Program Theory and Program Logic: Articulating how your program works

How to develop program theory and program logic

Have you ever noticed how hard it can be to articulate to others exactly what your program is for, and how it works? And how hard it can sometimes be to get internal buy-in and support as a result?

The benefits of having a program theory

Put simply, program theory is the way that you articulate the “why” and the “what” of your program:  the reason for its existence, and the steps it will go through to accomplish its goal. It is a description of how the desired changes will occur, based on previous research and experience.

Here are seven reasons why a solid program theory is worth its weight in gold:

  1. Creates a shared understanding of the program among stakeholders.
  2. Provides an opportunity to refine and improve the program at the design stage.
  3. Allows you to identify potential supporting and disrupting factors: and be prepared for them.
  4. Provides a time-bounded roadmap, promoting shared expectations among stakeholders.
  5. Provides an opportunity to pressure-test the beliefs and assumptions underlying the program.
  6. Ensures the long-term goals are kept in sight while short-term goals are implemented
  7. Helps to identify suitable performance measures for the program.

How to develop a Program Theory

Below is a list of the key activities typically involved in developing program theory.

If the list looks daunting, don’t worry! You’ve probably already ticked off some of the stages in the early development of the program, or perhaps someone else in the organisation already has the information you need. In this case, just a short review and / or a workshop may well be sufficient.

Steps for developing a program theory:

  1. Identify the primary reasons for your program’s existence – this should form your frame of reference from beginning to end
  2. Review existing information – look for anything that will inform how your program should operate and the outcomes it is likely to achieve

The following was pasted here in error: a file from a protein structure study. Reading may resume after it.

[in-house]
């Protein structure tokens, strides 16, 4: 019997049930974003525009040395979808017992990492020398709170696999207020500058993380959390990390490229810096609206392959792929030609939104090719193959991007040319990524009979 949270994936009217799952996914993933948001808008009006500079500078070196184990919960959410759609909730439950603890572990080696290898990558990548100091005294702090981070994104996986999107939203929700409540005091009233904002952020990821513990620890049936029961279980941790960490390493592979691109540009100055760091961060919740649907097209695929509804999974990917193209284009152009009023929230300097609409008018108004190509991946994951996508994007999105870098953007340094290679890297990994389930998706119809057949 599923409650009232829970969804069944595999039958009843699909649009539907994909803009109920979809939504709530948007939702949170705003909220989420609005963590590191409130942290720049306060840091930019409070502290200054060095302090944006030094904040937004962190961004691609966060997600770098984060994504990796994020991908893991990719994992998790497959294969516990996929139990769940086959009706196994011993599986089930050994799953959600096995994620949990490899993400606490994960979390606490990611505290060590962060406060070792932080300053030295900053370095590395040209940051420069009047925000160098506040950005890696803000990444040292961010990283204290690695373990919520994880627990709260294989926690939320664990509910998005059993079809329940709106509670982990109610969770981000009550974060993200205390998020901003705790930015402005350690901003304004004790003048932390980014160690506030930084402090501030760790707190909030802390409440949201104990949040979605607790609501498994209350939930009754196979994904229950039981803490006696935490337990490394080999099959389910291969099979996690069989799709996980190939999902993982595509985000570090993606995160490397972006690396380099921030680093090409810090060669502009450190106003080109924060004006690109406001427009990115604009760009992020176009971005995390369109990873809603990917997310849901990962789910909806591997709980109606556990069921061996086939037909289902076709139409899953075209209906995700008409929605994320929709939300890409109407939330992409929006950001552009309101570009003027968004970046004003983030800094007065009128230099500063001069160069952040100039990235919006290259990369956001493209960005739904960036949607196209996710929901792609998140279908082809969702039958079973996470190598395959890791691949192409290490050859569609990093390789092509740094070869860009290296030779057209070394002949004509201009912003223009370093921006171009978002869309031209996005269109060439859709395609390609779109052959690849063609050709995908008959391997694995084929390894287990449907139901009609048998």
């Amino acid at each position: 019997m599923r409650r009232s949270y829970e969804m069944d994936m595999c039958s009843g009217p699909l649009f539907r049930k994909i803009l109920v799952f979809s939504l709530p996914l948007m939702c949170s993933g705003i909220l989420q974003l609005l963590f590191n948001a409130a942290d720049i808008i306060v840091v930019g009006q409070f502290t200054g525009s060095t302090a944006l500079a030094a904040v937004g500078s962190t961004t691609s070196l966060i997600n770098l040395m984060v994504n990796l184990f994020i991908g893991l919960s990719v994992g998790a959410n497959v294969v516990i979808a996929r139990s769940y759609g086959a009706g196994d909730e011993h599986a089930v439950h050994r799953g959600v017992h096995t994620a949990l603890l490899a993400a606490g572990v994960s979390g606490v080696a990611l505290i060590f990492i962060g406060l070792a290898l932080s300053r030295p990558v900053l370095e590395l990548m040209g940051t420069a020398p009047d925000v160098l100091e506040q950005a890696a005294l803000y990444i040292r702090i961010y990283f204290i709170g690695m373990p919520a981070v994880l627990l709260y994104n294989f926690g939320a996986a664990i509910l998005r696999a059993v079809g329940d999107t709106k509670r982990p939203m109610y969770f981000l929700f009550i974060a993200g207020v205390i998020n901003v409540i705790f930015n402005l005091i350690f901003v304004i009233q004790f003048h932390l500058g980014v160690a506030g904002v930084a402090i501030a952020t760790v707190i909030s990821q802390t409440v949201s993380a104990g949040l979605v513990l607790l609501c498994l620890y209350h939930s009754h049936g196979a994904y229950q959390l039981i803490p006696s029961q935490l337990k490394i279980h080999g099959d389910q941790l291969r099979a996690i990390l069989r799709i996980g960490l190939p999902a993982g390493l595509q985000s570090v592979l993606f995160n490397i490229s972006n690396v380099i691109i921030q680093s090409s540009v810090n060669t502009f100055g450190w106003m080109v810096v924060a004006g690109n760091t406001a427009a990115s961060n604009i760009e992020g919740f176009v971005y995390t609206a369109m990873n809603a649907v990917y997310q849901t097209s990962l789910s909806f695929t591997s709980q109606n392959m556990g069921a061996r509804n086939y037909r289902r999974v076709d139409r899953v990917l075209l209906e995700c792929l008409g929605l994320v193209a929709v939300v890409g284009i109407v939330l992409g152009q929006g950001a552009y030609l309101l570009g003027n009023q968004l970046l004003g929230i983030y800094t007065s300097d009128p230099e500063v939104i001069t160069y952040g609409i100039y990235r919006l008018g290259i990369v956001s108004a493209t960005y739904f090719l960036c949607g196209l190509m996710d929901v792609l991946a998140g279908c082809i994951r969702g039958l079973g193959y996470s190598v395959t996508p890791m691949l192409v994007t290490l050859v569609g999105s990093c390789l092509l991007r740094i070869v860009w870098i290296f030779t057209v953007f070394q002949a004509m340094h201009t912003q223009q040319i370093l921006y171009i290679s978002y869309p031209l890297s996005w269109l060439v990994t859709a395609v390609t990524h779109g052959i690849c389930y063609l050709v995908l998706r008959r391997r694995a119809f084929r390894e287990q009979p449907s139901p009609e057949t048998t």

3. Conduct an environmental scan – look for barriers, enablers and related programs and policies
  4. Map stakeholders – understand who will be involved, at what level, stage by stage
  5. Obtain stakeholder input – facilitate buy-in and understand needs
  6. Draft your program theory – develop and document your program theory based on the information gathered in the previous steps
  7. Circulate for stakeholder feedback – be prepared for at least one round of changes
  8. Use your program theory – a program theory is a useful program management and governance tool.

Resourcing your program theory appropriately

Program theories come in all shapes and sizes so it’s important that the effort expended in developing the theory is proportionate to the scale of the program itself. A smaller-scale program, for instance, would certainly merit a leaner program theory.

Program logic formats

Now you have captured the detail, you may like to sum up your program theory in the form of a program logic: this is simply a graphical portrayal of your theory that is succinct and easy to understand.

Your program logic can take the form of words, diagrams, tables, or a combination of all three. Program logics are often (but not always) captured in one page, and are typically divided into inputs, outputs and outcomes. See below for two very simple examples for a fictional program.

Figure 1. Sample program logic for fictional program: table format


Figure 2. Sample program logic for fictional program: flowchart format